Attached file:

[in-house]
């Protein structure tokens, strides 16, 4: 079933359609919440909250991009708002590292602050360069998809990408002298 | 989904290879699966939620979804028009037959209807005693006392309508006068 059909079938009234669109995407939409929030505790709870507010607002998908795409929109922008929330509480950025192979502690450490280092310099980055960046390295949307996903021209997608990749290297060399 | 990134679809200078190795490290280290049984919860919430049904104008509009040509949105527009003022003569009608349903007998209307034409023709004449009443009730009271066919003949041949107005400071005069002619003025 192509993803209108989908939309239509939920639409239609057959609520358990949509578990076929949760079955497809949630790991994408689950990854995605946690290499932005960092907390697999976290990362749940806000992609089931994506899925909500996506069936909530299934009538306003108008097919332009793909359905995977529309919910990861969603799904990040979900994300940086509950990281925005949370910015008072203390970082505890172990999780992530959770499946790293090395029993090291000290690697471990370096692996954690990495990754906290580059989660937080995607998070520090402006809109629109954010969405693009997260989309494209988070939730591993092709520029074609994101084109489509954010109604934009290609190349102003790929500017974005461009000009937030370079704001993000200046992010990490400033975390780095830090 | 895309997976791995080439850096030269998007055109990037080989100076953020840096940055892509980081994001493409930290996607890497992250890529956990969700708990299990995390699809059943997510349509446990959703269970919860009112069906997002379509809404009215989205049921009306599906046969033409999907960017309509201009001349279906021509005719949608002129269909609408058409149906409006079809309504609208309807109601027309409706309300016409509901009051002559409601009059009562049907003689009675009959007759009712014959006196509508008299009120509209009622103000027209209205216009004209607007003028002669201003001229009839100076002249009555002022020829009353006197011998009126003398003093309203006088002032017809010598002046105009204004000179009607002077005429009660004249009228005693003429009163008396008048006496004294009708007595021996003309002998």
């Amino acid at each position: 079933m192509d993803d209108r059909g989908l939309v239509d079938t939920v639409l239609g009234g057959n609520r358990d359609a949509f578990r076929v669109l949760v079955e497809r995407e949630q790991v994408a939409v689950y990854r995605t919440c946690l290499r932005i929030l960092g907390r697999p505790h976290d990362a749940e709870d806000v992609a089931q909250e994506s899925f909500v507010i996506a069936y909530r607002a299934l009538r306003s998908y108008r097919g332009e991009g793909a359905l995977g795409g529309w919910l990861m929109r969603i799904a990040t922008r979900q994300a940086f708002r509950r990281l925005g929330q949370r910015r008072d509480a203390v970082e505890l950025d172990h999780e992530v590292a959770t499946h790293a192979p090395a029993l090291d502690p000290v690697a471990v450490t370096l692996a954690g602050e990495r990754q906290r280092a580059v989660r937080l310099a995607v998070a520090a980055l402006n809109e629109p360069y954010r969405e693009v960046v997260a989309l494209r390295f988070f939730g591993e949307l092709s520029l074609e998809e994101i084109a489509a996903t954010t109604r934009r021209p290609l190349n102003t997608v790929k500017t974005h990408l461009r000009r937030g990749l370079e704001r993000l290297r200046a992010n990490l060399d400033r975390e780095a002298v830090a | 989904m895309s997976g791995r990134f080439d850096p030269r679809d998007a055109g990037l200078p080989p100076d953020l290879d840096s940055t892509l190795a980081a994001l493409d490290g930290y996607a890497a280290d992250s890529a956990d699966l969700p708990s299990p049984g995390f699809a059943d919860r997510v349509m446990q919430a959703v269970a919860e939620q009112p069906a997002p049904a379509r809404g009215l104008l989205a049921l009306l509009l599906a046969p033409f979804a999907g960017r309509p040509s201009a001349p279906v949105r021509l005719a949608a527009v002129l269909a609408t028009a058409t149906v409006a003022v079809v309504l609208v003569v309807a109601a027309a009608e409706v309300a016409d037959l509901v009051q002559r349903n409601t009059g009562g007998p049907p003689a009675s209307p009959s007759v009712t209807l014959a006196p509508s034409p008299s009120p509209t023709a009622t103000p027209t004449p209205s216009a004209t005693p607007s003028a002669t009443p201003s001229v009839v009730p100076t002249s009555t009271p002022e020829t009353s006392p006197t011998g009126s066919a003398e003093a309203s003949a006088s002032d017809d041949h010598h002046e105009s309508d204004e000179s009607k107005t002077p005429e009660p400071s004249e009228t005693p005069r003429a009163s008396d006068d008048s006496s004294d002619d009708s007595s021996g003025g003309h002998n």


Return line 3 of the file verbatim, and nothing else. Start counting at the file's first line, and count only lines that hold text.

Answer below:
């Amino acid at each position: 079933m192509d993803d209108r059909g989908l939309v239509d079938t939920v639409l239609g009234g057959n609520r358990d359609a949509f578990r076929v669109l949760v079955e497809r995407e949630q790991v994408a939409v689950y990854r995605t919440c946690l290499r932005i929030l960092g907390r697999p505790h976290d990362a749940e709870d806000v992609a089931q909250e994506s899925f909500v507010i996506a069936y909530r607002a299934l009538r306003s998908y108008r097919g332009e991009g793909a359905l995977g795409g529309w919910l990861m929109r969603i799904a990040t922008r979900q994300a940086f708002r509950r990281l925005g929330q949370r910015r008072d509480a203390v970082e505890l950025d172990h999780e992530v590292a959770t499946h790293a192979p090395a029993l090291d502690p000290v690697a471990v450490t370096l692996a954690g602050e990495r990754q906290r280092a580059v989660r937080l310099a995607v998070a520090a980055l402006n809109e629109p360069y954010r969405e693009v960046v997260a989309l494209r390295f988070f939730g591993e949307l092709s520029l074609e998809e994101i084109a489509a996903t954010t109604r934009r021209p290609l190349n102003t997608v790929k500017t974005h990408l461009r000009r937030g990749l370079e704001r993000l290297r200046a992010n990490l060399d400033r975390e780095a002298v830090a | 989904m895309s997976g791995r990134f080439d850096p030269r679809d998007a055109g990037l200078p080989p100076d953020l290879d840096s940055t892509l190795a980081a994001l493409d490290g930290y996607a890497a280290d992250s890529a956990d699966l969700p708990s299990p049984g995390f699809a059943d919860r997510v349509m446990q919430a959703v269970a919860e939620q009112p069906a997002p049904a379509r809404g009215l104008l989205a049921l009306l509009l599906a046969p033409f979804a999907g960017r309509p040509s201009a001349p279906v949105r021509l005719a949608a527009v002129l269909a609408t028009a058409t149906v409006a003022v079809v309504l609208v003569v309807a109601a027309a009608e409706v309300a016409d037959l509901v009051q002559r349903n409601t009059g009562g007998p049907p003689a009675s209307p009959s007759v009712t209807l014959a006196p509508s034409p008299s009120p509209t023709a009622t103000p027209t004449p209205s216009a004209t005693p607007s003028a002669t009443p201003s001229v009839v009730p100076t002249s009555t009271p002022e020829t009353s006392p006197t011998g009126s066919a003398e003093a309203s003949a006088s002032d017809d041949h010598h002046e105009s309508d204004e000179s009607k107005t002077p005429e009660p400071s004249e009228t005693p005069r003429a009163s008396d006068d008048s006496s004294d002619d009708s007595s021996g003025g003309h002998n």